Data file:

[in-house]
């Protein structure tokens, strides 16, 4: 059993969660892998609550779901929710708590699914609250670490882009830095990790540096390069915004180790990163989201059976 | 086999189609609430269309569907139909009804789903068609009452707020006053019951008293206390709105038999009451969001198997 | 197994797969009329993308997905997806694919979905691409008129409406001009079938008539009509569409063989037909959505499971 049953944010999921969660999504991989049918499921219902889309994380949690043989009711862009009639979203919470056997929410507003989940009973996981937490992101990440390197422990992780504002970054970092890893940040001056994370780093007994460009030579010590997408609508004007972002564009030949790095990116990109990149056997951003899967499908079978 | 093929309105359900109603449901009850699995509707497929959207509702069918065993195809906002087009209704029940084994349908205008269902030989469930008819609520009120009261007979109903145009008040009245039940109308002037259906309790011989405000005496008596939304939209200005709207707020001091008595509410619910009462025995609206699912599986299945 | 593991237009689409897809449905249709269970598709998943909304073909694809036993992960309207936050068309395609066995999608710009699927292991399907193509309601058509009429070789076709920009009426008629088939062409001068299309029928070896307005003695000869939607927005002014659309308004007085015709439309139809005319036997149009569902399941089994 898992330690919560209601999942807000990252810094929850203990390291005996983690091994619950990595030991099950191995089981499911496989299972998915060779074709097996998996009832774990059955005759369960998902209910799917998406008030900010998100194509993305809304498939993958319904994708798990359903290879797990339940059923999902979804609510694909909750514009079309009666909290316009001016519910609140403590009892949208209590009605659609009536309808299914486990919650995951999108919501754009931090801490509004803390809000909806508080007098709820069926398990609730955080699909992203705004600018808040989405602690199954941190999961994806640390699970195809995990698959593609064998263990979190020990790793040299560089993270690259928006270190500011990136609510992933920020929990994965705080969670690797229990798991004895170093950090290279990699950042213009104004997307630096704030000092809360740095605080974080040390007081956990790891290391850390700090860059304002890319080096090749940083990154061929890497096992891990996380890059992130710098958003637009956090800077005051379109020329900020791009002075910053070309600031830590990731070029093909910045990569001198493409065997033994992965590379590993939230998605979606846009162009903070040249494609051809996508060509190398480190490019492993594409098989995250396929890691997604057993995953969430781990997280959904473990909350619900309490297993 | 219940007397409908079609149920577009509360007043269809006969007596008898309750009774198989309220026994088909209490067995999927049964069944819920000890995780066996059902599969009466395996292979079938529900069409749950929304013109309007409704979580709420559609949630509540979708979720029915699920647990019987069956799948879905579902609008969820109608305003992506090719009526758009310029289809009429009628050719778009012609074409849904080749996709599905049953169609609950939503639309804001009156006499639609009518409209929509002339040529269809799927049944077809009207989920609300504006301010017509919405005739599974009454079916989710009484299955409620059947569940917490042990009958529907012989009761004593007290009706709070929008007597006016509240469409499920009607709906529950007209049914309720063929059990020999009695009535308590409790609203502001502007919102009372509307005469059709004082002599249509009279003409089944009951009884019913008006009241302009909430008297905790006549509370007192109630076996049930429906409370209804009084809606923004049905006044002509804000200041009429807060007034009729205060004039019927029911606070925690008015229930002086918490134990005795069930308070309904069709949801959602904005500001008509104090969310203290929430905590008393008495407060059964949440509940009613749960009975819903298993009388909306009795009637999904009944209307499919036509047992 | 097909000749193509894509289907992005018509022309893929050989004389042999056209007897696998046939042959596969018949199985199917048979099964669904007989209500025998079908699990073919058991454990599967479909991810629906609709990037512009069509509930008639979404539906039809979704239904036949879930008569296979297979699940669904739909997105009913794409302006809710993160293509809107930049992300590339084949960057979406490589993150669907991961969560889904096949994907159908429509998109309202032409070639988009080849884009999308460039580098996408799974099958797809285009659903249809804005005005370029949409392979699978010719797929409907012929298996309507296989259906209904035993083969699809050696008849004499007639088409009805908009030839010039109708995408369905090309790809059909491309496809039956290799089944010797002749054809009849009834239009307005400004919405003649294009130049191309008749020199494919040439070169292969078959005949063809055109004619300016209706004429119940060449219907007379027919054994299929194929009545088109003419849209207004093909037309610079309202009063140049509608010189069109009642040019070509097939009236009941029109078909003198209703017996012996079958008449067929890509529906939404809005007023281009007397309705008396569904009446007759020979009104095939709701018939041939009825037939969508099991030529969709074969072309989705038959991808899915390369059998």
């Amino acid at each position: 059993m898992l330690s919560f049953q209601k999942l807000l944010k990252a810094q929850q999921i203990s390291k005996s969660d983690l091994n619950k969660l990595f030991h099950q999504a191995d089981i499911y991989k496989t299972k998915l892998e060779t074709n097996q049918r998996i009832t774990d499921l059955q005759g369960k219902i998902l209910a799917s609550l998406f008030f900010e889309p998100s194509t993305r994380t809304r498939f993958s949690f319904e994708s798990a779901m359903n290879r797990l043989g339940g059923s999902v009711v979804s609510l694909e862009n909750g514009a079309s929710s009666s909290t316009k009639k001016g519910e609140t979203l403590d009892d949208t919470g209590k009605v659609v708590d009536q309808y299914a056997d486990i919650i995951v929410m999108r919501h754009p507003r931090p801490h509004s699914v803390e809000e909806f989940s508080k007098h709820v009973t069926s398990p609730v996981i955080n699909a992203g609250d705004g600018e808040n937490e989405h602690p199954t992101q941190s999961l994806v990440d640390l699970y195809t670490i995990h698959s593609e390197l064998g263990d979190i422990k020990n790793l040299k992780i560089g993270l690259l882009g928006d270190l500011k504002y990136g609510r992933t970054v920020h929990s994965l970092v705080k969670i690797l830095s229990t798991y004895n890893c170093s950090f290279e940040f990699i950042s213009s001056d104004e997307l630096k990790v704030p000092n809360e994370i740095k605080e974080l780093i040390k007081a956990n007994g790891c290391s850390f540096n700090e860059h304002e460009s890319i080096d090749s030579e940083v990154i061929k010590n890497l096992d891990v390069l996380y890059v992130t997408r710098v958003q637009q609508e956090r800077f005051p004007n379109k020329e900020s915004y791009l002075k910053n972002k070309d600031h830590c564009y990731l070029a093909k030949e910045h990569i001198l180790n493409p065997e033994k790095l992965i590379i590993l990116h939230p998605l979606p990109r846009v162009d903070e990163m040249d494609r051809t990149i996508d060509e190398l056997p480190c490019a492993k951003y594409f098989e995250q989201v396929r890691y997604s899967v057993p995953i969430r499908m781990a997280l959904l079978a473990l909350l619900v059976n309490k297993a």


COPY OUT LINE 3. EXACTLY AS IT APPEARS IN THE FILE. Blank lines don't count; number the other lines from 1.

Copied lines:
């Amino acid at each position: 059993m898992l330690s919560f049953q209601k999942l807000l944010k990252a810094q929850q999921i203990s390291k005996s969660d983690l091994n619950k969660l990595f030991h099950q999504a191995d089981i499911y991989k496989t299972k998915l892998e060779t074709n097996q049918r998996i009832t774990d499921l059955q005759g369960k219902i998902l209910a799917s609550l998406f008030f900010e889309p998100s194509t993305r994380t809304r498939f993958s949690f319904e994708s798990a779901m359903n290879r797990l043989g339940g059923s999902v009711v979804s609510l694909e862009n909750g514009a079309s929710s009666s909290t316009k009639k001016g519910e609140t979203l403590d009892d949208t919470g209590k009605v659609v708590d009536q309808y299914a056997d486990i919650i995951v929410m999108r919501h754009p507003r931090p801490h509004s699914v803390e809000e909806f989940s508080k007098h709820v009973t069926s398990p609730v996981i955080n699909a992203g609250d705004g600018e808040n937490e989405h602690p199954t992101q941190s999961l994806v990440d640390l699970y195809t670490i995990h698959s593609e390197l064998g263990d979190i422990k020990n790793l040299k992780i560089g993270l690259l882009g928006d270190l500011k504002y990136g609510r992933t970054v920020h929990s994965l970092v705080k969670i690797l830095s229990t798991y004895n890893c170093s950090f290279e940040f990699i950042s213009s001056d104004e997307l630096k990790v704030p000092n809360e994370i740095k605080e974080l780093i040390k007081a956990n007994g790891c290391s850390f540096n700090e860059h304002e460009s890319i080096d090749s030579e940083v990154i061929k010590n890497l096992d891990v390069l996380y890059v992130t997408r710098v958003q637009q609508e956090r800077f005051p004007n379109k020329e900020s915004y791009l002075k910053n972002k070309d600031h830590c564009y990731l070029a093909k030949e910045h990569i001198l180790n493409p065997e033994k790095l992965i590379i590993l990116h939230p998605l979606p990109r846009v162009d903070e990163m040249d494609r051809t990149i996508d060509e190398l056997p480190c490019a492993k951003y594409f098989e995250q989201v396929r890691y997604s899967v057993p995953i969430r499908m781990a997280l959904l079978a473990l909350l619900v059976n309490k297993a």